Memorandum by Ofcom
The Office of Communications (Ofcom) submitted
an initial memorandum of evidence to the Select Committee and
gave oral evidence in April 2005. Following the extension of the
Committee's inquiry, Ofcom would now like to submit supplementary
evidence on two particular issues that fall within our remit;
broadcasting in the nations and regions and the BBC as commissioner
Ofcom embarked on its first statutory review
of public service broadcasting (PSB) in late 2003. We are charged
by the Communications Act with assessing the effectiveness of
the designated public service broadcasters (BBC, Channel 3, Channel
4, Five, S4C and Teletext), taken together, in delivering the
public service purposes set out in the Act. We are also charged
with reporting on how the quality of public service broadcasting
can be maintained and strengthened in future.
One of our main conclusions from the review
of public service broadcasting was that, as a society, we demand
a wider range of high quality UK content than would be provided
by the marketeven in a more effectively competitive environment.
We value trustworthy and independent news, programmes which increase
our knowledge of the world, and content which reflects the different
parts of the UK, and informs our cultural identity.
Ofcom believes the BBC, funded by the licence
fee model, should remain as the cornerstone of PSB, with a special
responsibility to invest in distinctive content which strives
always to meet public service purposes and characteristics. However,
we also believe that the BBC should strive to ensure that all
its programmes, not just its services, reflect the purposes and
characteristics of PSB to some degree.
One of the most challenging issues for the future
is securing the effective provision of PSB in the Nations, regions
and localities of the UK. For the commercial PSBs, this programming
has a high cost of provision and is most at risk as competition
increases. Viewers tell us that their priorities are regional
news and current affairs, delivered by more than one provider,
although many viewers would like the news to be more locally relevant
than that currently provided. Viewers also like to see their own
nation or region reflected on network television. The distinctive
circumstances of the devolved Nations mean that meeting the needs
of audiences in those Nations requires both more, and a greater
range of programming specifically for each nation than is the
case in the English Regions. We therefore believe an increasingly
important role for the BBC in the provision of news and a range
of other programming for both the Nations, and the English Regions.
The BBC's role in the Nations and Regions
Ofcom set out its recommendations for the BBC's
role in broadcasting in the Nations and Regions in Phases 2 and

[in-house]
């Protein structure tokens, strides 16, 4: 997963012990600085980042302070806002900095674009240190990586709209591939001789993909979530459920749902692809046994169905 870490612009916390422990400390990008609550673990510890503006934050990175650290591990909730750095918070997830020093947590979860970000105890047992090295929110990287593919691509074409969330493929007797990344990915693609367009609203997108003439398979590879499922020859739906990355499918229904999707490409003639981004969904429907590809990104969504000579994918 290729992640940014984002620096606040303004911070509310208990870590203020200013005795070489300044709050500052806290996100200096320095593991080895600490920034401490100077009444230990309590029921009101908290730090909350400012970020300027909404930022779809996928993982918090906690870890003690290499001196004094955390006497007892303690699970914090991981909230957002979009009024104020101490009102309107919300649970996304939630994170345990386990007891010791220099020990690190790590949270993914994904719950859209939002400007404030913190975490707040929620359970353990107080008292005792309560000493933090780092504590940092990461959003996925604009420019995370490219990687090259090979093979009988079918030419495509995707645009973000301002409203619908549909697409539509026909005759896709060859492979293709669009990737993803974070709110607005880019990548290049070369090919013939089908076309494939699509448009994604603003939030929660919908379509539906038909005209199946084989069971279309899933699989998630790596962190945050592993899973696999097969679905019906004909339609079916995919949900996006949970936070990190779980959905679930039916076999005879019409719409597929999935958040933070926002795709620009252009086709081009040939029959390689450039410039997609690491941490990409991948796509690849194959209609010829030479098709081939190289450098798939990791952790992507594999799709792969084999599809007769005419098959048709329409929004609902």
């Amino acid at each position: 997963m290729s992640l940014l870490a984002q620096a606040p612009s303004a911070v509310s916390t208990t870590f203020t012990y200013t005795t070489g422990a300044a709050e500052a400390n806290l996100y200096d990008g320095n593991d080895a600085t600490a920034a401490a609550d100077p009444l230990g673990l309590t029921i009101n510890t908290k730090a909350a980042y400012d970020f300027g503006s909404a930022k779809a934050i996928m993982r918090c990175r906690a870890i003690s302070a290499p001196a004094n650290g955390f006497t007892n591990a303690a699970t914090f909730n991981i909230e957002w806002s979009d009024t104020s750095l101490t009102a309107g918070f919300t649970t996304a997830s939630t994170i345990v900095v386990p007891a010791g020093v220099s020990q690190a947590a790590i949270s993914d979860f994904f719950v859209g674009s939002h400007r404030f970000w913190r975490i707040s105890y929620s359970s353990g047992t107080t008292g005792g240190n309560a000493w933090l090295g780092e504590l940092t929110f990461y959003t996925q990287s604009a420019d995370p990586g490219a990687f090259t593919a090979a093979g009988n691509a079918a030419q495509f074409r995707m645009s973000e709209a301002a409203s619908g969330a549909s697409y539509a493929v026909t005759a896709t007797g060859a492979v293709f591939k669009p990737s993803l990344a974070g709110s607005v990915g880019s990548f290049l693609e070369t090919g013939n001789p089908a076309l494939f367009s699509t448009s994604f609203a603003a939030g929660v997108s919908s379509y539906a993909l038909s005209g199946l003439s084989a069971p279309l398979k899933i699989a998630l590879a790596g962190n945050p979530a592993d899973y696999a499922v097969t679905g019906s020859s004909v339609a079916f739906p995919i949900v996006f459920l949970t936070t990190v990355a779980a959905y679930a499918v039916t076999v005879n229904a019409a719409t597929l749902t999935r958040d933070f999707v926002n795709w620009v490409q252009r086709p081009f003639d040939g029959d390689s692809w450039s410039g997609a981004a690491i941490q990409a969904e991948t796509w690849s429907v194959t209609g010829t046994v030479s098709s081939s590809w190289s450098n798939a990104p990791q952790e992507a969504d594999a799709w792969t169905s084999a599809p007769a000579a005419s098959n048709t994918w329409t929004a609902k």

3 of its Review of Public Service Television Broadcasting, published
in September 2004 and February 2005 respectively.
In the context of the inevitable decline of
ITV1's regional service as switchover approaches, we proposed
that the BBC should adopt an enhanced role in meeting the needs
of the UK's nations and regions (in line with its own proposals),
particularly in the English regions, where its non-news output
has historically been more limited than in the devolved Nations.
This should not involve the BBC providing a direct replacement
of programming no longer available on ITV1. Nonetheless Ofcom
considered that the BBC should be asked to develop new proposals
of its own, which go beyond the use of local new media, to help
provide more well-funded television programming for the English
Regions in addition to its ongoing activity in the Nations. In
adopting any new regional commitments, we suggested the BBC should
undertake to support a plurality of regional producers.
We noted in our final Statement on Programming
for the Nations and Regions, published in June 2005, that the
BBC agrees that it will need to take the lead in providing programming
for the Nations and English regions, as ITV1's presence and obligations
are reduced. We welcomed its commitment to developing plans for
further regional output in England including current affairs,
targeted regional programmes and regional inserts in network output.
So far, the BBC's development of its English regional services
has been mainly in the form of programming associated with major
network projects, such as British Isles: A Natural History. A
more extensive response could be looked for.
Production outside the M25
Most UK network production still comes from
companies based in London, although all five main channels have
some level of out-of-London production quota. In 2003, 33 per
cent of network originations across the five main channels combined
came from outside the M25, accounting for 37 per cent of total
Viewers tell us that they value representation
of their Nation or Region on network TV, although audiences in
the Nations are sometimes concerned about misrepresentation, and
some feel that their local accent or culture is often portrayed
in an atypical or awkward way on network TV.
The BBC has an important role to play in reflecting
the Nations and Regions of the UK on its networks. In the early